Vectaire Elix and Elegance Bathroom and Kitchen Extract Fans
The subject of what type of extract fan should be installed into a bathroom or kitchen is one that we possibly have the longest discussions over with our customers.
Probably because the subject of ventilation can be confused by the vast number of brands and types of extract fans to choose not least the recommendation made by one’s friend, mate who is a builder, property landlord, electrician or those just happy to wade in with an opinion on just about anything.
Then there is the question of how they should be operated, for example; by a light switch, on their own switch, on their own pull-cord, by motion detector, by humidity sensor or continual running. There are six different ways in which you can operate an extract fan so which is the best way, what is the best product and what should you expect to pay!!??
Unfortunately, the answer isn’t so simple as to say that one type of fan is a fits all sizes solution.
The reason for this is because not every scenario is the same i.e. type of property, a flat to a detached house, an apartment block or listed building and so on. Then there is the type of construction i.e. hung tiles, very thick walls, converted properties. Then, the position of the kitchen or bathroom, i.e. do they have external walls or are they located in the middle of the property.
Then the size of the kitchen or bathroom needs to be considered and so on.
What we do get a sense of and it has to be said, from residential property landlords, is that just because you are prepared to pay over £200 for a fan or even little change out of £300, (not including the installation costs), you are still only getting a fan that removes vapour from the room they are installed in. For instance, a bathroom fan will extract some, not all, of the vapour generated from running the hot water taps and the shower.
A cooker hood extractor will extract the vapour generated from the pans on the stove, it won’t do much to collect a great deal of vapour generated from the hot water tap at the kitchen sink.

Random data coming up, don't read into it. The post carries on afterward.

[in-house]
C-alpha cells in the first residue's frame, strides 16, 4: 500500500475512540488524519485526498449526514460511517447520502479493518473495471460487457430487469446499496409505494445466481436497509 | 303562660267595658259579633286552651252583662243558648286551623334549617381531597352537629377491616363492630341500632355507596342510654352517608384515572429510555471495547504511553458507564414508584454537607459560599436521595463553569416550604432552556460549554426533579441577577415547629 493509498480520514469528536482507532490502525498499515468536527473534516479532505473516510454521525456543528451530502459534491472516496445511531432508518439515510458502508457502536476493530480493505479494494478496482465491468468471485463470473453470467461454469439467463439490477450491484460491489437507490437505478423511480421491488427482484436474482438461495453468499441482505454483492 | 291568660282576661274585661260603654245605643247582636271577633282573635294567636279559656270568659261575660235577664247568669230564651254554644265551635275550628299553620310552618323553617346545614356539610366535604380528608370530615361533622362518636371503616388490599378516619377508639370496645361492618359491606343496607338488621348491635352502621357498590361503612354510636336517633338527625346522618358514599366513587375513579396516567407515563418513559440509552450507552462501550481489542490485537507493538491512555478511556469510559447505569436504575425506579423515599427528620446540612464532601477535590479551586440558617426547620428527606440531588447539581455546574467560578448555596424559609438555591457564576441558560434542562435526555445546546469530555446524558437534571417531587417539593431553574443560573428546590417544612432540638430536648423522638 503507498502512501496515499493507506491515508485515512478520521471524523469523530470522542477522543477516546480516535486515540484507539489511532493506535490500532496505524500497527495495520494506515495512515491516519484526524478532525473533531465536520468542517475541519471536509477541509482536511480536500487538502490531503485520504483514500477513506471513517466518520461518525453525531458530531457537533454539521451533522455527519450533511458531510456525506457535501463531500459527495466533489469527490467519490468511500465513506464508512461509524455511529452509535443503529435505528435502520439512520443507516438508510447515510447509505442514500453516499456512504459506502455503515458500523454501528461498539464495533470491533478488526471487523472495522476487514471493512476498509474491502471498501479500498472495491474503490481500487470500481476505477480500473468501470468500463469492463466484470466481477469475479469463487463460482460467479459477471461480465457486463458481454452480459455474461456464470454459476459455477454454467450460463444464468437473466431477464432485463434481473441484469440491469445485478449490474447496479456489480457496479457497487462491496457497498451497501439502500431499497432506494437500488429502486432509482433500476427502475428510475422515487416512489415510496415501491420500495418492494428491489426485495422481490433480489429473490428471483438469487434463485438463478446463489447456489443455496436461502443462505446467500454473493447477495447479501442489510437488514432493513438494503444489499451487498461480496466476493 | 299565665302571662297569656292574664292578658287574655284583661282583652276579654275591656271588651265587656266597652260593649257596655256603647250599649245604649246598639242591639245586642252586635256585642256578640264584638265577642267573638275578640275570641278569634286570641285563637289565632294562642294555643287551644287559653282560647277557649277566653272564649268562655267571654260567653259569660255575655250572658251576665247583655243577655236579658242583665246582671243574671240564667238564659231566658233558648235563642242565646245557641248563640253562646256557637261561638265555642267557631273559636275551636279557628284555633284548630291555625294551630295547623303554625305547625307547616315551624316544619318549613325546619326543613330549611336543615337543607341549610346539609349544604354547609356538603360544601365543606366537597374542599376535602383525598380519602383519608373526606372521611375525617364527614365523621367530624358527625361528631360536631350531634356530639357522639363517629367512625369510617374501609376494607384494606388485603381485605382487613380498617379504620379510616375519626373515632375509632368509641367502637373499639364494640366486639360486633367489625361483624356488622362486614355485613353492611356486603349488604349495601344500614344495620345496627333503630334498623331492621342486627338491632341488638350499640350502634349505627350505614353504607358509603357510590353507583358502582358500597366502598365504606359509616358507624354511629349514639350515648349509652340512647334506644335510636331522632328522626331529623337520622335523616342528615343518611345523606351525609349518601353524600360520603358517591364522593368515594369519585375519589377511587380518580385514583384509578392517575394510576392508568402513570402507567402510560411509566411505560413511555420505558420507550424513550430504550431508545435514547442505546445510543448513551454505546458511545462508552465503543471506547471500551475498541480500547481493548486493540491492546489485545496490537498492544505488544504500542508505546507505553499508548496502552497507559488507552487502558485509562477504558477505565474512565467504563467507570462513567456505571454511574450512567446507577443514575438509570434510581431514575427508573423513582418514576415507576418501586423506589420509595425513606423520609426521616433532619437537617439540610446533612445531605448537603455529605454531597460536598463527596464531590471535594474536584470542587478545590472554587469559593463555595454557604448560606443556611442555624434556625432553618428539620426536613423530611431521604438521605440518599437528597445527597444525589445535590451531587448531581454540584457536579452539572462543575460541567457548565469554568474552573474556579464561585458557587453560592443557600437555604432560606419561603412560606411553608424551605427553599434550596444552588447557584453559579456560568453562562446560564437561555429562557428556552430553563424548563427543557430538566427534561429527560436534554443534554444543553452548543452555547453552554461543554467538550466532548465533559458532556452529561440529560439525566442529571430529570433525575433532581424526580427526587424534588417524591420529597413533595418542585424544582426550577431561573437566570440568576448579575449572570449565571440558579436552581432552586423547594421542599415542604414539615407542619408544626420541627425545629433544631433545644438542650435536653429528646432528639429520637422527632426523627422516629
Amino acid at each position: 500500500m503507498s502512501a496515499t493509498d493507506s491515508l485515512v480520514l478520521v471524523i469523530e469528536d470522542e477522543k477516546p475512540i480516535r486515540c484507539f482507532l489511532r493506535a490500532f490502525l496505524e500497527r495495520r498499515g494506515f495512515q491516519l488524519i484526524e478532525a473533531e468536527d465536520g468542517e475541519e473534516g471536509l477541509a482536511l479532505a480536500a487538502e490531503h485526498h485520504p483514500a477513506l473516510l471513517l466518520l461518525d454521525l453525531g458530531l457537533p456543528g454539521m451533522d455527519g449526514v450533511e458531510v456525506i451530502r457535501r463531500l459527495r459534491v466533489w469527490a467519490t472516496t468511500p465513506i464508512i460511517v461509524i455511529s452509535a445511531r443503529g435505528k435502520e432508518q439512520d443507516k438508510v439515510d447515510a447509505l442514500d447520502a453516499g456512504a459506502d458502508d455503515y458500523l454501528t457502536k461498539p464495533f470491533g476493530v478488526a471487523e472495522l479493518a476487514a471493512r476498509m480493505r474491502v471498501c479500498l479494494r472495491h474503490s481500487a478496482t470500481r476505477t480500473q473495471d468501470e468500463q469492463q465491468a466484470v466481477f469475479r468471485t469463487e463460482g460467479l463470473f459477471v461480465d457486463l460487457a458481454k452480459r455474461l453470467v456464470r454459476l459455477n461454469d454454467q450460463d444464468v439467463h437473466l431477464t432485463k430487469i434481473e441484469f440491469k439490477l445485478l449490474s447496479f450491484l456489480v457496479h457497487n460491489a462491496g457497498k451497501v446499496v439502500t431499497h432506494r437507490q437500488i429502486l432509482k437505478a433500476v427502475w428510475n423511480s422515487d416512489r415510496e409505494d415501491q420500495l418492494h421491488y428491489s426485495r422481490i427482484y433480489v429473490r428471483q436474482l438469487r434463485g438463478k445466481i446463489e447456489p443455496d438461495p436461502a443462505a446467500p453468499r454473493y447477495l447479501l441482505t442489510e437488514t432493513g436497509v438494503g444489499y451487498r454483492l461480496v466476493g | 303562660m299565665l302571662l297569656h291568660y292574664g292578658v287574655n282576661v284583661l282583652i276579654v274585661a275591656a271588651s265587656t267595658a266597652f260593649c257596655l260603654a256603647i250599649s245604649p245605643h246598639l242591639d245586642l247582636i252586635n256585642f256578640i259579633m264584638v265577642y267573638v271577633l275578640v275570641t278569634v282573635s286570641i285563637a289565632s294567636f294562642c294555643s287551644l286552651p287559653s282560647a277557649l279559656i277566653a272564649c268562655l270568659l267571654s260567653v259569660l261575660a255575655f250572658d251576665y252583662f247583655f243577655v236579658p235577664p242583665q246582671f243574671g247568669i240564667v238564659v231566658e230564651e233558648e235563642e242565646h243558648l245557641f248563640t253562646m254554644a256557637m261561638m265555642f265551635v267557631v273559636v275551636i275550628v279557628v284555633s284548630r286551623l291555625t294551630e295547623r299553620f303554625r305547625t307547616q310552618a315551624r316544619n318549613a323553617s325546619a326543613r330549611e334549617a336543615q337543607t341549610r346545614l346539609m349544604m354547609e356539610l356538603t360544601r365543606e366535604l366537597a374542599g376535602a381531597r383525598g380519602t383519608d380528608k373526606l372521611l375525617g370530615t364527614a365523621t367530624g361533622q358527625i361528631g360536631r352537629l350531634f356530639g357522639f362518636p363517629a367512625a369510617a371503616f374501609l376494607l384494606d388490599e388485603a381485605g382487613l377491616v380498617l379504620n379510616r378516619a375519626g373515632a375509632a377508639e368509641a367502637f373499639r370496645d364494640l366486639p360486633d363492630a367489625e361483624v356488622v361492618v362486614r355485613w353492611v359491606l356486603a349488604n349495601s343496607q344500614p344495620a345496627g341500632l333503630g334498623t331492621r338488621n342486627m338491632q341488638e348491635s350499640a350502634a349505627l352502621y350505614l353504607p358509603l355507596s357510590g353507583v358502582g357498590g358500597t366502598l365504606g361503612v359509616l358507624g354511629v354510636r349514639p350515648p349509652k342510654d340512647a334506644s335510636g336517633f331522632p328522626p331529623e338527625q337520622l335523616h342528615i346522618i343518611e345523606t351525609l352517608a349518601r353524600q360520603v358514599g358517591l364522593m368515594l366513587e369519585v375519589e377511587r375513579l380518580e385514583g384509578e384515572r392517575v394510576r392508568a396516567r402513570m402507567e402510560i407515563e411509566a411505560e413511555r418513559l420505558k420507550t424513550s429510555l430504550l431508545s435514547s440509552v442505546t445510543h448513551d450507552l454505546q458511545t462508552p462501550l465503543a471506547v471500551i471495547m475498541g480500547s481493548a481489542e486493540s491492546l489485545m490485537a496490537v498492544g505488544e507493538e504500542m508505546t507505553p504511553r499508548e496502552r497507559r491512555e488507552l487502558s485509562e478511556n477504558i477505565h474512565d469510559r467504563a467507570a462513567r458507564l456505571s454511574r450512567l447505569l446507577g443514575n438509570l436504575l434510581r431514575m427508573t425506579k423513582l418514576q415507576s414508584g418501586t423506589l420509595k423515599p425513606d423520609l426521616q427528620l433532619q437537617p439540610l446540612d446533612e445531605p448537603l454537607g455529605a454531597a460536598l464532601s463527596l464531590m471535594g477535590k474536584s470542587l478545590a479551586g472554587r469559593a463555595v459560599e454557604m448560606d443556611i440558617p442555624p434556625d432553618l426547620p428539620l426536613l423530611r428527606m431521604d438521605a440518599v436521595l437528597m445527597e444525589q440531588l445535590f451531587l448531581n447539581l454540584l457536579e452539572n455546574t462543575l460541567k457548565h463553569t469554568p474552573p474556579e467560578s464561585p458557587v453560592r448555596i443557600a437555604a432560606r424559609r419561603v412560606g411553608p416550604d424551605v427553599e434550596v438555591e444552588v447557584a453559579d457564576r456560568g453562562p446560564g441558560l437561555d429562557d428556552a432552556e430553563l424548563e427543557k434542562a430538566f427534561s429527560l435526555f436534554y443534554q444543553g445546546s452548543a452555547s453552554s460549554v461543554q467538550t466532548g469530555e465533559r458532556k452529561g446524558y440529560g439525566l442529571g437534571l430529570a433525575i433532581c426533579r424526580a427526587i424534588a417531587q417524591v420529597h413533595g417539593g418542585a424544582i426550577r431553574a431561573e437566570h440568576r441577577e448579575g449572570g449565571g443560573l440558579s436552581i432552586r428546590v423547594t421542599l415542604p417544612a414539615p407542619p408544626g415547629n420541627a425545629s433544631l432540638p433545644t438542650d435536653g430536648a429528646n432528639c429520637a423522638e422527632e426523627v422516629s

Extractor fans are fit for purpose in removing some of the vapour generated in the wet producing rooms such as Kitchens, Bathrooms, Utility Rooms and Cloakrooms.
On the flip side, will a £10 extract fan be of much use? Yes but only to a limited fashion, will be noisey and have very little by way of features and benefits.
So, having been distributors of Vent Axia and Xpelair, having supplied Greenwood and Airflow fans and being distributors of Envirovent we think we have a reasonable handle on the market place but to be fair, some brand is always developing or tweaking some model along the way so its impossible to say you are up-to-date with every development.
We have supplied, we have researched, we have supplied and fitted and we have trialled many types of extract fans and on top of which, we have carried out hundreds of surveys and seen all types of fans so we like to think we have a well rounded knowledge on this product and here are some common questions and our findings………
If I install a top quality £200 extract fan is that going to cure condensation?
No, its not. Extract fans are aids to help reduce moisture laden air in a given property. They are designed to capture vapour content at source generated in wet producing rooms. They have no effect whatsoever over lifestyle habits such as drying clothes on hobby horses next to radiators in bedrooms. Drying towels on radiators. For there being no other form of background ventilation. For their being a lot of bodies and pets in a property all breathing stale air into the property. For the operating of washing machines and tumble dryers even condensers. All of these generate vapour which if not addressed create condensation that is not captured by even the dearest extract fan.
Are humidity sensor fans the best operated fans?
Not in our experience. We have witnessed first hand, humidity sensor extract fans running on boost mode continuously for a few days. This has come about because of a couple of contributing factors. Firstly, the fan was set on 65% as the target humidity for boost to be engaged. That figure is easily reached in a kitchen or bathroom. If a nearby window is open to have external humidity be in excess of 65% can be a regular occurrence which will trip the boost mode. They can also be on a timer so once the humidity has been brought down the timer can kick in for 10 – 20 minutes in which time the humidity has increased and the cycle of boost mode forever continues.
Can I wire them in on a light switch?
Yes, but why would you want to do that unless it was an internal room with no window. If for instance, the fan was installed into a bathroom with occupants who worked shifts or got up in the middle of the day, if a window is available the bathroom would be bright enough the light would not have to be switched on, therefore, the fan would not be engaged.
So our recommendation is for the fantastic Vectaire Elegance and Elix extractor fans. Here is a brief video explaining why we endorse them:
Further information can be found on our website page for these products: